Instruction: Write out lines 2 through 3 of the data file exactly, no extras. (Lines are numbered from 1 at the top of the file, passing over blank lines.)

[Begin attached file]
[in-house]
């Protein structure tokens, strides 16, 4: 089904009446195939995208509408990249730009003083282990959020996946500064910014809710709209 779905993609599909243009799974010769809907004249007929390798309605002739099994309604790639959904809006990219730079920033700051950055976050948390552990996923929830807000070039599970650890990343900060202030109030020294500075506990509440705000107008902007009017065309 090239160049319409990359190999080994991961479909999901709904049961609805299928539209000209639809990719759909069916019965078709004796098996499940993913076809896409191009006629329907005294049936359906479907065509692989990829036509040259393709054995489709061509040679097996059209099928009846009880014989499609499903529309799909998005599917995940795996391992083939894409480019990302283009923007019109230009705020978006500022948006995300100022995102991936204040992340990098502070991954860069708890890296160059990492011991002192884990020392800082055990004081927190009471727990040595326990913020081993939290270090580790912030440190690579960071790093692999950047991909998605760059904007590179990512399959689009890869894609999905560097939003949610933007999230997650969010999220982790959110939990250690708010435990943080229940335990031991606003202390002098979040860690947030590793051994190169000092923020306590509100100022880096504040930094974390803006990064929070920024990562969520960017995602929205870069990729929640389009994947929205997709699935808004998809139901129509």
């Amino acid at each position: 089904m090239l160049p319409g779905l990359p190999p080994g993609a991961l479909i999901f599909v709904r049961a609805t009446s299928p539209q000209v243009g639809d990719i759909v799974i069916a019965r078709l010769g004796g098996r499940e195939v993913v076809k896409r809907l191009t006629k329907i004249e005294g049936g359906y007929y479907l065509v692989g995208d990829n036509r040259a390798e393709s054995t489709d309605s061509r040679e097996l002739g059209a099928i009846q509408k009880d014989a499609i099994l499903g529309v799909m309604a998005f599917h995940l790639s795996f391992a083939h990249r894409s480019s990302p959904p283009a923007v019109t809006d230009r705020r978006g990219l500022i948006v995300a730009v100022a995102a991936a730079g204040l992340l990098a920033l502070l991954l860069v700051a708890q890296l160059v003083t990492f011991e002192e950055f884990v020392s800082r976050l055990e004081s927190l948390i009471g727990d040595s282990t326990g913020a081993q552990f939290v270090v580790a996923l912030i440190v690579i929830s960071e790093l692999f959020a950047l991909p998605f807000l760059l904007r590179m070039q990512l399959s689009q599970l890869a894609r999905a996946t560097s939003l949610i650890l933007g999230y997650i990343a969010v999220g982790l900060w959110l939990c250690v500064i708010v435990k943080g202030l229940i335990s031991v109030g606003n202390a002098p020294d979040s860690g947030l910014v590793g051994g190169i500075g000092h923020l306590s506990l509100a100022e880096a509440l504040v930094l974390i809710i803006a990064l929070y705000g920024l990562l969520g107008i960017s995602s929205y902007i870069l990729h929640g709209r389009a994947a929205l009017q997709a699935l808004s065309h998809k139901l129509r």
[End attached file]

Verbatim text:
């Protein structure tokens, strides 16, 4: 089904009446195939995208509408990249730009003083282990959020996946500064910014809710709209 779905993609599909243009799974010769809907004249007929390798309605002739099994309604790639959904809006990219730079920033700051950055976050948390552990996923929830807000070039599970650890990343900060202030109030020294500075506990509440705000107008902007009017065309 090239160049319409990359190999080994991961479909999901709904049961609805299928539209000209639809990719759909069916019965078709004796098996499940993913076809896409191009006629329907005294049936359906479907065509692989990829036509040259393709054995489709061509040679097996059209099928009846009880014989499609499903529309799909998005599917995940795996391992083939894409480019990302283009923007019109230009705020978006500022948006995300100022995102991936204040992340990098502070991954860069708890890296160059990492011991002192884990020392800082055990004081927190009471727990040595326990913020081993939290270090580790912030440190690579960071790093692999950047991909998605760059904007590179990512399959689009890869894609999905560097939003949610933007999230997650969010999220982790959110939990250690708010435990943080229940335990031991606003202390002098979040860690947030590793051994190169000092923020306590509100100022880096504040930094974390803006990064929070920024990562969520960017995602929205870069990729929640389009994947929205997709699935808004998809139901129509």
């Amino acid at each position: 089904m090239l160049p319409g779905l990359p190999p080994g993609a991961l479909i999901f599909v709904r049961a609805t009446s299928p539209q000209v243009g639809d990719i759909v799974i069916a019965r078709l010769g004796g098996r499940e195939v993913v076809k896409r809907l191009t006629k329907i004249e005294g049936g359906y007929y479907l065509v692989g995208d990829n036509r040259a390798e393709s054995t489709d309605s061509r040679e097996l002739g059209a099928i009846q509408k009880d014989a499609i099994l499903g529309v799909m309604a998005f599917h995940l790639s795996f391992a083939h990249r894409s480019s990302p959904p283009a923007v019109t809006d230009r705020r978006g990219l500022i948006v995300a730009v100022a995102a991936a730079g204040l992340l990098a920033l502070l991954l860069v700051a708890q890296l160059v003083t990492f011991e002192e950055f884990v020392s800082r976050l055990e004081s927190l948390i009471g727990d040595s282990t326990g913020a081993q552990f939290v270090v580790a996923l912030i440190v690579i929830s960071e790093l692999f959020a950047l991909p998605f807000l760059l904007r590179m070039q990512l399959s689009q599970l890869a894609r999905a996946t560097s939003l949610i650890l933007g999230y997650i990343a969010v999220g982790l900060w959110l939990c250690v500064i708010v435990k943080g202030l229940i335990s031991v109030g606003n202390a002098p020294d979040s860690g947030l910014v590793g051994g190169i500075g000092h923020l306590s506990l509100a100022e880096a509440l504040v930094l974390i809710i803006a990064l929070y705000g920024l990562l969520g107008i960017s995602s929205y902007i870069l990729h929640g709209r389009a994947a929205l009017q997709a699935l808004s065309h998809k139901l129509r």